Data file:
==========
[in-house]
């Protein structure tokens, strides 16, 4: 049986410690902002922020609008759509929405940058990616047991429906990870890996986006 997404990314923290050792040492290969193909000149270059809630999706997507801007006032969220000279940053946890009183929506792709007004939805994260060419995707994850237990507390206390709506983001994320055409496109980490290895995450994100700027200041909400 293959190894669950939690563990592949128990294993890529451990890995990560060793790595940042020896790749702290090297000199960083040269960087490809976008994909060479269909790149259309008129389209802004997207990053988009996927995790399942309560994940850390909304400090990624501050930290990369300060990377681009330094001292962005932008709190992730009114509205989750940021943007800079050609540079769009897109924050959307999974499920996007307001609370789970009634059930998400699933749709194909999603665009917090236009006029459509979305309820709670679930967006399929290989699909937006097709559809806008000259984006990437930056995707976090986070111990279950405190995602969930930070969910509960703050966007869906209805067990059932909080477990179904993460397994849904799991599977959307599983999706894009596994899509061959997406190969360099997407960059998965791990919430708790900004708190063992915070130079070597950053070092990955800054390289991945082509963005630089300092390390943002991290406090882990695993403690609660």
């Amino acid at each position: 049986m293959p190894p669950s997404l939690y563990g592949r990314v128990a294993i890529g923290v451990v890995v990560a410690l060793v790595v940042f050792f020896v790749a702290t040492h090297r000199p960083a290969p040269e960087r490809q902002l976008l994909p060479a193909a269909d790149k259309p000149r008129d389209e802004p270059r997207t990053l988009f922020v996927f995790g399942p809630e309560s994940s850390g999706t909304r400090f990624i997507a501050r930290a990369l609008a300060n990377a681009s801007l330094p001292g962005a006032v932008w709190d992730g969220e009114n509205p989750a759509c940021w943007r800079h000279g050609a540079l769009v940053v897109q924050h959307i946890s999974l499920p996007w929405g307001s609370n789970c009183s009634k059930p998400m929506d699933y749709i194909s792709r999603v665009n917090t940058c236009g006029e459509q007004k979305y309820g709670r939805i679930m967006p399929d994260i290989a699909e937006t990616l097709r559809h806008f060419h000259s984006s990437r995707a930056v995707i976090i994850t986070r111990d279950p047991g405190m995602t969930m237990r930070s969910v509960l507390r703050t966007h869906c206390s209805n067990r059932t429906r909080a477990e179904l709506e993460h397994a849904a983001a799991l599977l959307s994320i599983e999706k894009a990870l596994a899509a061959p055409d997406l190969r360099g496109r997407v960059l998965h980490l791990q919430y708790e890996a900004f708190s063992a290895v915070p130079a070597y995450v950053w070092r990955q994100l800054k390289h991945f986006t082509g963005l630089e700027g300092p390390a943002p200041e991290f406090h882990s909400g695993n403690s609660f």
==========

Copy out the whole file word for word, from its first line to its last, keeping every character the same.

[in-house]
């Protein structure tokens, strides 16, 4: 049986410690902002922020609008759509929405940058990616047991429906990870890996986006 997404990314923290050792040492290969193909000149270059809630999706997507801007006032969220000279940053946890009183929506792709007004939805994260060419995707994850237990507390206390709506983001994320055409496109980490290895995450994100700027200041909400 293959190894669950939690563990592949128990294993890529451990890995990560060793790595940042020896790749702290090297000199960083040269960087490809976008994909060479269909790149259309008129389209802004997207990053988009996927995790399942309560994940850390909304400090990624501050930290990369300060990377681009330094001292962005932008709190992730009114509205989750940021943007800079050609540079769009897109924050959307999974499920996007307001609370789970009634059930998400699933749709194909999603665009917090236009006029459509979305309820709670679930967006399929290989699909937006097709559809806008000259984006990437930056995707976090986070111990279950405190995602969930930070969910509960703050966007869906209805067990059932909080477990179904993460397994849904799991599977959307599983999706894009596994899509061959997406190969360099997407960059998965791990919430708790900004708190063992915070130079070597950053070092990955800054390289991945082509963005630089300092390390943002991290406090882990695993403690609660």
């Amino acid at each position: 049986m293959p190894p669950s997404l939690y563990g592949r990314v128990a294993i890529g923290v451990v890995v990560a410690l060793v790595v940042f050792f020896v790749a702290t040492h090297r000199p960083a290969p040269e960087r490809q902002l976008l994909p060479a193909a269909d790149k259309p000149r008129d389209e802004p270059r997207t990053l988009f922020v996927f995790g399942p809630e309560s994940s850390g999706t909304r400090f990624i997507a501050r930290a990369l609008a300060n990377a681009s801007l330094p001292g962005a006032v932008w709190d992730g969220e009114n509205p989750a759509c940021w943007r800079h000279g050609a540079l769009v940053v897109q924050h959307i946890s999974l499920p996007w929405g307001s609370n789970c009183s009634k059930p998400m929506d699933y749709i194909s792709r999603v665009n917090t940058c236009g006029e459509q007004k979305y309820g709670r939805i679930m967006p399929d994260i290989a699909e937006t990616l097709r559809h806008f060419h000259s984006s990437r995707a930056v995707i976090i994850t986070r111990d279950p047991g405190m995602t969930m237990r930070s969910v509960l507390r703050t966007h869906c206390s209805n067990r059932t429906r909080a477990e179904l709506e993460h397994a849904a983001a799991l599977l959307s994320i599983e999706k894009a990870l596994a899509a061959p055409d997406l190969r360099g496109r997407v960059l998965h980490l791990q919430y708790e890996a900004f708190s063992a290895v915070p130079a070597y995450v950053w070092r990955q994100l800054k390289h991945f986006t082509g963005l630089e700027g300092p390390a943002p200041e991290f406090h882990s909400g695993n403690s609660f």